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EDITORIAL Yeah, the shared economy. Yeah, high tech. Yeah, there's an app for that. Yeah, the San Francisco cab industry is screwed up and you can never get a cab when you need one.

But that's not an excuse for the city to stand by and allow a whole cottage industry of unregulated, unlicensed cabs hit the streets, using a business model that everyone knows is fake and undermining decades of painstakingly crafted rules that govern this critical part of the city's transportation infrastructure.Read more »

Approve clean power SF

The plan's got flaws, but it's all we've got

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EDITORIAL The clean energy plan for San Francisco isn't perfect. It's going to cost residents a bit extra to join a sustainable, city-run electricity system. Officials at the San Francisco Public Utilities Commission figure that only about 100,000 residential customers will pay the premium to buy renewable energy — fewer if Pacific Gas and Electric Company launches a huge marketing effort to drive potential customers away. And PG&E will still control the distribution lines, the billing, the meters — and will make most of the profit.Read more »

Other options for St. Luke's

The hospital means too much to the city to lose it

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EDITORIAL California Pacific Medical Center wants to build a fancy new hospital in San Francisco without meeting the city's demands for housing, transportation, and health-care mitigations. And the arrogant leadership at the private nonprofit thinks it can hold the city hostage: If the mayor and the supervisors don't approve the new medical complex on Van Ness Avenue, CPMC has threatened to close St. Luke's — threatening a critical part of the local health infrastructure.Read more »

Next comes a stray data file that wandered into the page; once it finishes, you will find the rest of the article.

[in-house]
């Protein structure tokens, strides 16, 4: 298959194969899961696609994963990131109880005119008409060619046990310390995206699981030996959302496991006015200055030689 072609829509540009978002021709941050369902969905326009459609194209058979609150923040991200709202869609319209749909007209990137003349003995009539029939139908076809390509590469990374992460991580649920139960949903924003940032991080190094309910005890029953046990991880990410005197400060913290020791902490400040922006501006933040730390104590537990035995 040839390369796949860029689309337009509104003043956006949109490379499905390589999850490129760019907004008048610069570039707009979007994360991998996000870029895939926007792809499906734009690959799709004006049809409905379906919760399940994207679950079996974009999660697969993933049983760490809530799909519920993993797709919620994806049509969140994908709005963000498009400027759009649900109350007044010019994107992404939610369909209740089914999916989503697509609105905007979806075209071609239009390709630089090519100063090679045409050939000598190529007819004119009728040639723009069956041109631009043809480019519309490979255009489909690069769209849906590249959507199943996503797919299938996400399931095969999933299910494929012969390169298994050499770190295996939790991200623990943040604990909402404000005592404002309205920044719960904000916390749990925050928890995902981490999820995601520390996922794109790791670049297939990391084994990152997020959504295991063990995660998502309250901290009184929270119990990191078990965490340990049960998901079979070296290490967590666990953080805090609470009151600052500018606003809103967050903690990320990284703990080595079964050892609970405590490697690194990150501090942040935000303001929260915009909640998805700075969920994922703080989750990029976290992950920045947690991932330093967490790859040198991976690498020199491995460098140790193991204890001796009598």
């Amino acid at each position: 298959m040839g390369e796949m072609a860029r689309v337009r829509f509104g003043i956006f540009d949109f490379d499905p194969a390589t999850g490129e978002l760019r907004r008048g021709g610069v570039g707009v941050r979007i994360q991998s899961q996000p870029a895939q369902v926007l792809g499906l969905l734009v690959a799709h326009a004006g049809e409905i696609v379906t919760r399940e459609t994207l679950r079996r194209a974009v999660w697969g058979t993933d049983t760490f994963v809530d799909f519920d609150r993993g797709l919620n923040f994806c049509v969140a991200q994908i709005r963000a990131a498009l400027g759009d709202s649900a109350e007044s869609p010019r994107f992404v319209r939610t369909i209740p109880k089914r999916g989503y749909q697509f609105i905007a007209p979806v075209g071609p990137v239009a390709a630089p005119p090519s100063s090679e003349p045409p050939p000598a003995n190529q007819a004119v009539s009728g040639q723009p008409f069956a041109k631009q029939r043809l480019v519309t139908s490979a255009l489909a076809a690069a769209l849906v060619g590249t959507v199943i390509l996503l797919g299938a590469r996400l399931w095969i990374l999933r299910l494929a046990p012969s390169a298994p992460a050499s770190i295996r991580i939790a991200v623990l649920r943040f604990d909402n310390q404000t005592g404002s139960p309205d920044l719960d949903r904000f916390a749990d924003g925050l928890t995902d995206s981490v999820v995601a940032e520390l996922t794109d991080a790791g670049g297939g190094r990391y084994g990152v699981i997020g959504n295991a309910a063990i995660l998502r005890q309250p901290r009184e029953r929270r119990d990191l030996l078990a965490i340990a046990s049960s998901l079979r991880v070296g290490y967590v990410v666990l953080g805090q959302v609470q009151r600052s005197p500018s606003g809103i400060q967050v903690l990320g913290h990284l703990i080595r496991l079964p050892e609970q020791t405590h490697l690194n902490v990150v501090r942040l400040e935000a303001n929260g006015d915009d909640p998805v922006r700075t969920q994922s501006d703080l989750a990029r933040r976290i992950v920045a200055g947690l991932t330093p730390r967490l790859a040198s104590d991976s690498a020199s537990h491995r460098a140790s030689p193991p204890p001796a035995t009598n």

Money for SF's public schools

Back to class, back to the unfair struggle to educate our kids

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EDITORIAL The first day of public school in San Francisco is also the opening of fund-raising season for thousands of parents, who spend a tremendous amount of time every year trying to come up with the money to keep desperately underfunded schools operating with reasonable facilities and staff. Much of the enrichment available at public schools, and some of the basics — whether it's second-language teachers, libraries, supplies, or class-size reduction — is supported by the money parents bring in from car washes, direct appeals, special events, and yes, bake sales.Read more »

The parking fee's too low

City streets are being rented out for a pittance

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EDITORIAL The San Francisco Municipal Transportation Agency is reviewing its policy on neighborhood parking, which is a positive step: The current system has been in place for more than 30 years and has become an unwieldy mess. But the agency needs to do more than just aggregate districts and set uniform rules; it needs to adjust the concept of preferential parking, meters, and prices to reflect the reality that San Francisco can't afford (and shouldn't promote) free parking.Read more »